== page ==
How to be a Leftist in the time of Duterte

Some scholars scoff at President Rodrigo Duterte’s repeated pronouncements that he is a Leftist, a socialist. The skepticism is understandable since no president of the Republic has ever made a claim about being an advocate of Leftist politics.


Maybe the scholars have a different concept of what it means to be a Leftist in the Philippines. Hence, they could not readily accept a politician’s confession about his real ideological leaning. Perhaps the politician is delusional, or he is deliberately distorting the idea of the Left.

Ironic that the scholars promoting pluralism are now seemingly protective of the politics of the Left. Can’t Duterte invoke pluralism to propagate his views about the Left? Perhaps he can mimic the pluralists who like mixing contradictory but nice-sounding theories while naming their work as a legacy of the new, democratic, inclusive Left.


Meanwhile, the National Democrats (NatDems), the supposed guardians of the true Marxist-Leninist-Maoist doctrine, are openly praising Duterte’s admission of his Leftist bias.

Unlike some academics who dismiss Duterte’s brand of Leftist politics, the NatDems have welcomed the opportunity to clarify and explain the meaning of national democracy and socialism.

Before the rise of Duterte, many Filipinos erroneously assumed that esoteric terms such as socialism, Left, and oligarchy can be freely discussed in the academe and online media but not in mainstream politics. We can question the sincerity of Duterte, the politician; but we must at least give him credit for defanging the poisonous impact of red-baiting. Suddenly, it’s quite normal to talk about the progressive stance of the Left and Leftists in the bureaucracy. Raising clenched fists is cool once more.


Hopefully, there will be no more overpaid political operators urging Leftist leaders to hide their Red image and dilute their radical politics. We can now argue that voters are ready to support national candidates espousing Leftist politics. Through Duterte, the public was instantly made aware that a Leftist is not just the typical street rallyist, angry pamphleteer, indignant college professor, multitasking NGOist, and opposition lawmaker. A Leftist is also someone who can lead the government.

The Leftist in the Cabinet | Illustration by Max Santiago

Indeed, there are various shades of the Left. Some of them are well-entrenched in the corporate media and academe who identify themselves as heirs of the noble tradition of the Left. Yet they spend more time attacking the politics and activities of real existing Left in the Philippines than popularizing Marxist teachings. They are anti-Left pretending to be Left. They endorse the Yellow Left whose claim to fame is their notorious, unprincipled collaboration with the previous regime.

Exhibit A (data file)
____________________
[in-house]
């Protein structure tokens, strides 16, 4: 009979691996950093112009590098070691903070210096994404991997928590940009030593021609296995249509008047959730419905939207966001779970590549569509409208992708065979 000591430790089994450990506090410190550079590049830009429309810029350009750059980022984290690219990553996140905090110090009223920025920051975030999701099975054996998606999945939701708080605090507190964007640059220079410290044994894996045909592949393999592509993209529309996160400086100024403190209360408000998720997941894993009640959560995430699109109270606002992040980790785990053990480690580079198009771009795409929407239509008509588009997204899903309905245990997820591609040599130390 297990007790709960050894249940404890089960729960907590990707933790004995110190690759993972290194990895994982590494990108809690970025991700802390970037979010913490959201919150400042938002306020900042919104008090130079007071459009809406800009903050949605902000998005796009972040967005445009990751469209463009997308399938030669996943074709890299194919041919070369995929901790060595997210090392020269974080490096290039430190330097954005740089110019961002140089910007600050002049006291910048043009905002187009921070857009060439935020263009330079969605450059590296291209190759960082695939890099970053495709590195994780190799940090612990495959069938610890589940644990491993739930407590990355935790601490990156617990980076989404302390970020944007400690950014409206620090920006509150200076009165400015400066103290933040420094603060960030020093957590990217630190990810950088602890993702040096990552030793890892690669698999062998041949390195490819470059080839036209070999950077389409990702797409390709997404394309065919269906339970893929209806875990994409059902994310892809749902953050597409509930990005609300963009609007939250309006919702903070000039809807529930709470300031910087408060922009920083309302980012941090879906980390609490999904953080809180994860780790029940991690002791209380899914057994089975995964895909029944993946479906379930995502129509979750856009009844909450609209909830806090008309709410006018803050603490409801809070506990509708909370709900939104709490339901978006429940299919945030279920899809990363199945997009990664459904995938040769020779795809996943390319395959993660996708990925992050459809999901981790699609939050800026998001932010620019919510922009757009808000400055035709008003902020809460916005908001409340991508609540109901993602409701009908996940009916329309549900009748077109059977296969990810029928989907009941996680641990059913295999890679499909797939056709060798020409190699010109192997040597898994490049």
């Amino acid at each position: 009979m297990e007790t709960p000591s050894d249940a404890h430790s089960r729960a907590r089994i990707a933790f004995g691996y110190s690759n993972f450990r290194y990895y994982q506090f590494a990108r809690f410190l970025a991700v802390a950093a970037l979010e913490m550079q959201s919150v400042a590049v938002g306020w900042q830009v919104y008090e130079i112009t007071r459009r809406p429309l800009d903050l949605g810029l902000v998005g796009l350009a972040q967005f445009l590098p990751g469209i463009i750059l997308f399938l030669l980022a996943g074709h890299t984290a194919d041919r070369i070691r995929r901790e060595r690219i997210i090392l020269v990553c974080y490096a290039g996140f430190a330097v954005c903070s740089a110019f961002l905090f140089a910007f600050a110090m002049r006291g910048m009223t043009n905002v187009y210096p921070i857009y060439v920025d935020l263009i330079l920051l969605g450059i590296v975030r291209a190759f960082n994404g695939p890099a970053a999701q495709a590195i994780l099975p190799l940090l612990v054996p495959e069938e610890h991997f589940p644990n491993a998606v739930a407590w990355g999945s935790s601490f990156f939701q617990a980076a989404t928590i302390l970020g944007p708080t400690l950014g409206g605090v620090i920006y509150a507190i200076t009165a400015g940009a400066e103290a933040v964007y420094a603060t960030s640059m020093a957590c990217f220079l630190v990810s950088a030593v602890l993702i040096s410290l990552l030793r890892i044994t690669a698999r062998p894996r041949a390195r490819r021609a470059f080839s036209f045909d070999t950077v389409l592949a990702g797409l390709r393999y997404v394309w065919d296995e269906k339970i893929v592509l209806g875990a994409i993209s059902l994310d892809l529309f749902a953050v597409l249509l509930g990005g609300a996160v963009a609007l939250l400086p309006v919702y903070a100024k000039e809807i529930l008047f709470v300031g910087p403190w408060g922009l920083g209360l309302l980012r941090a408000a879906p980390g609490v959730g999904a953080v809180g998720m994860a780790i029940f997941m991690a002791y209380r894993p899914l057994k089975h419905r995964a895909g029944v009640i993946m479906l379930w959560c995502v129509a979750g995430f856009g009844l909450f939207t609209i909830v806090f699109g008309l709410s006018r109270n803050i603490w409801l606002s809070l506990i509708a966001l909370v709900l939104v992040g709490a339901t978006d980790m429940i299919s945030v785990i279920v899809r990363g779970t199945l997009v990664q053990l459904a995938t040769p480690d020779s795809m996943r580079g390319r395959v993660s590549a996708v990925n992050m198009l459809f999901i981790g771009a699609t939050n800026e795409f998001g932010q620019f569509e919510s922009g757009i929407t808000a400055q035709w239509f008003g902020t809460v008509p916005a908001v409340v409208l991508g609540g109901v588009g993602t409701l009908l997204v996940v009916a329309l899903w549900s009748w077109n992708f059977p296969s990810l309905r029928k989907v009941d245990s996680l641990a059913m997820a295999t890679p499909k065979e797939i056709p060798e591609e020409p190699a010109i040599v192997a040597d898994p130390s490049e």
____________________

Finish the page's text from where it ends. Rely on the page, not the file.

Then there are so-called Leftists who exaggerate their impact on local politics even if they have no significant ties with the grassroots. They ridicule and demonize the mass movement while portraying themselves as victims of Stalinism and other imaginary crimes in the global community. Their foreign funders are too naïve.

The Yellow Left’s anti-Duterte crusade is buoyed largely by its canine devotion to the previous government. Pathetic and opportunistic that its leadership suddenly remembered the value of dissent after their political patron is no longer in power.


Between these polite Leftists celebrated by the ruling class and the self-styled Leftist Duterte, whose politics will advance the socialist cause?

For the NatDem movement, the choice is clear. Choose the side which has allied with the revolutionary forces in promoting the welfare of the people. Choose the political force capable of uniting the people against foreign domination, feudal oppression, and systemic corruption. Choose the ‘Left’ which has a record of acknowledging and respecting the politics of the NatDem Left.

The Duterte brand is the superior choice over the Yellowists if the aim is to strengthen and expand the influence of the revolutionary movement in the country.

Thanks to the Yellow Left, the NatDem movement is aware of the creeping dangers of reformism and political cooptation.

Duterte’s openness to the Left is often cited in the media. What is not highlighted is the critical interaction between the new government and Leftist organizations. Rallies and mass actions are still being organized across the country. Activists are still studying dialectics, not Dutertism. The people’s campaign for a democratic and patriotic change is not anchored on lobbying for bureaucratic reforms but mainly through militant, political struggle.


The Left continues to reject the reactionary character of the ruling system. First and last, it upholds the people’s interest and not the blind perpetuation of the state machinery. Its mass organizations have already pointed out several weaknesses of the new government even if it maintains a friendly relationship with the president. At one point, a Duterte loyalist in the Cabinet even publicly derided NatDem leaders for criticizing the macroeconomic policies of the president’s money experts.

Yes, the NatDem is supporting the pro-people programs of the Duterte administration; but it is not willing to abandon and compromise its comprehensive platform for social transformation. The revolution continues.



C. Kistler

Also editor of Nouvelle Turquie.